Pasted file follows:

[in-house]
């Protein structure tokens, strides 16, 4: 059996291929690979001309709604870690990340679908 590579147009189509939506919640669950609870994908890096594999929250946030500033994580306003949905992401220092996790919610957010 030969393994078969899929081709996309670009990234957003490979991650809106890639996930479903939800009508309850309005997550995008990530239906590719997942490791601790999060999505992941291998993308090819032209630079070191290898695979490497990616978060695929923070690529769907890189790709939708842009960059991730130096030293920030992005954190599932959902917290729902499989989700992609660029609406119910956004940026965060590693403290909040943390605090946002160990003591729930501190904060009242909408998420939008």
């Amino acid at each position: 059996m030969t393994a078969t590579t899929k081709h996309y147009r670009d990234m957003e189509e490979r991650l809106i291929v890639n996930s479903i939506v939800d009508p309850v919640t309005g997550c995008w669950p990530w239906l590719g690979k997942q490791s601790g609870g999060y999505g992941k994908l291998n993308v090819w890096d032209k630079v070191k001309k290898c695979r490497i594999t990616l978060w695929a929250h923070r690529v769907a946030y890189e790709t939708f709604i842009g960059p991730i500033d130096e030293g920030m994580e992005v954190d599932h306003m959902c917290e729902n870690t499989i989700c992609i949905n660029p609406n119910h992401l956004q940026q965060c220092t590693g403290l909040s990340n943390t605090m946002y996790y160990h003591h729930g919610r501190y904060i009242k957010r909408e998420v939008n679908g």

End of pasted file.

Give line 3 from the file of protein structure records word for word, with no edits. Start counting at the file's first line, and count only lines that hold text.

């Amino acid at each position: 059996m030969t393994a078969t590579t899929k081709h996309y147009r670009d990234m957003e189509e490979r991650l809106i291929v890639n996930s479903i939506v939800d009508p309850v919640t309005g997550c995008w669950p990530w239906l590719g690979k997942q490791s601790g609870g999060y999505g992941k994908l291998n993308v090819w890096d032209k630079v070191k001309k290898c695979r490497i594999t990616l978060w695929a929250h923070r690529v769907a946030y890189e790709t939708f709604i842009g960059p991730i500033d130096e030293g920030m994580e992005v954190d599932h306003m959902c917290e729902n870690t499989i989700c992609i949905n660029p609406n119910h992401l956004q940026q965060c220092t590693g403290l909040s990340n943390t605090m946002y996790y160990h003591h729930g919610r501190y904060i009242k957010r909408e998420v939008n679908g």